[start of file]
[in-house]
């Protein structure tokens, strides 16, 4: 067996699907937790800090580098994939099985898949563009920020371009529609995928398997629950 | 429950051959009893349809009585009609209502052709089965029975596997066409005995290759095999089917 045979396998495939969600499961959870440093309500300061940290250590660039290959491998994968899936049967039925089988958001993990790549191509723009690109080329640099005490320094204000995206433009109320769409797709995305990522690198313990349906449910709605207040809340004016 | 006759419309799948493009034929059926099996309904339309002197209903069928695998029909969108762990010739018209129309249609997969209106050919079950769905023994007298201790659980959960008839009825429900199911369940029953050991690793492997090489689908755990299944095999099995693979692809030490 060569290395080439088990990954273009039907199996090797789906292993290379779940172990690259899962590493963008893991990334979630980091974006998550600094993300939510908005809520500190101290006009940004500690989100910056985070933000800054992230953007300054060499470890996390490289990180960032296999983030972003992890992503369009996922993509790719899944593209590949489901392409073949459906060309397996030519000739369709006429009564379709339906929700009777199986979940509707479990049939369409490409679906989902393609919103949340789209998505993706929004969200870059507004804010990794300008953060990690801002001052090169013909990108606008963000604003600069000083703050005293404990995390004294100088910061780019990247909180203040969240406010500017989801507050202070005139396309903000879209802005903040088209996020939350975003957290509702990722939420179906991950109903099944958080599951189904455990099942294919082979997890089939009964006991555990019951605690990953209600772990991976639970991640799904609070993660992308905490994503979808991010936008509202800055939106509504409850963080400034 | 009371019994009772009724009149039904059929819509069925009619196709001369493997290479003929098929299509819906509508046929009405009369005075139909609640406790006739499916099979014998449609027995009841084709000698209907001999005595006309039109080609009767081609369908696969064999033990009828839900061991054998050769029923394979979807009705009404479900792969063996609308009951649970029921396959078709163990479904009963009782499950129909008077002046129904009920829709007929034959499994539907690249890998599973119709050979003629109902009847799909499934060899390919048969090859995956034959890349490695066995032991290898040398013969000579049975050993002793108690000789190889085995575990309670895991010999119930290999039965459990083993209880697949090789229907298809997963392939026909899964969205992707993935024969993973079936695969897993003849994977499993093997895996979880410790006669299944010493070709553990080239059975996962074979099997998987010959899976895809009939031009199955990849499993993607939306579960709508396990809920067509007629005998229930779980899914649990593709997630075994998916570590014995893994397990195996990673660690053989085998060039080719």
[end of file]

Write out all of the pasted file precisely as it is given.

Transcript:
[in-house]
């Protein structure tokens, strides 16, 4: 067996699907937790800090580098994939099985898949563009920020371009529609995928398997629950 | 429950051959009893349809009585009609209502052709089965029975596997066409005995290759095999089917 045979396998495939969600499961959870440093309500300061940290250590660039290959491998994968899936049967039925089988958001993990790549191509723009690109080329640099005490320094204000995206433009109320769409797709995305990522690198313990349906449910709605207040809340004016 | 006759419309799948493009034929059926099996309904339309002197209903069928695998029909969108762990010739018209129309249609997969209106050919079950769905023994007298201790659980959960008839009825429900199911369940029953050991690793492997090489689908755990299944095999099995693979692809030490 060569290395080439088990990954273009039907199996090797789906292993290379779940172990690259899962590493963008893991990334979630980091974006998550600094993300939510908005809520500190101290006009940004500690989100910056985070933000800054992230953007300054060499470890996390490289990180960032296999983030972003992890992503369009996922993509790719899944593209590949489901392409073949459906060309397996030519000739369709006429009564379709339906929700009777199986979940509707479990049939369409490409679906989902393609919103949340789209998505993706929004969200870059507004804010990794300008953060990690801002001052090169013909990108606008963000604003600069000083703050005293404990995390004294100088910061780019990247909180203040969240406010500017989801507050202070005139396309903000879209802005903040088209996020939350975003957290509702990722939420179906991950109903099944958080599951189904455990099942294919082979997890089939009964006991555990019951605690990953209600772990991976639970991640799904609070993660992308905490994503979808991010936008509202800055939106509504409850963080400034 | 009371019994009772009724009149039904059929819509069925009619196709001369493997290479003929098929299509819906509508046929009405009369005075139909609640406790006739499916099979014998449609027995009841084709000698209907001999005595006309039109080609009767081609369908696969064999033990009828839900061991054998050769029923394979979807009705009404479900792969063996609308009951649970029921396959078709163990479904009963009782499950129909008077002046129904009920829709007929034959499994539907690249890998599973119709050979003629109902009847799909499934060899390919048969090859995956034959890349490695066995032991290898040398013969000579049975050993002793108690000789190889085995575990309670895991010999119930290999039965459990083993209880697949090789229907298809997963392939026909899964969205992707993935024969993973079936695969897993003849994977499993093997895996979880410790006669299944010493070709553990080239059975996962074979099997998987010959899976895809009939031009199955990849499993993607939306579960709508396990809920067509007629005998229930779980899914649990593709997630075994998916570590014995893994397990195996990673660690053989085998060039080719």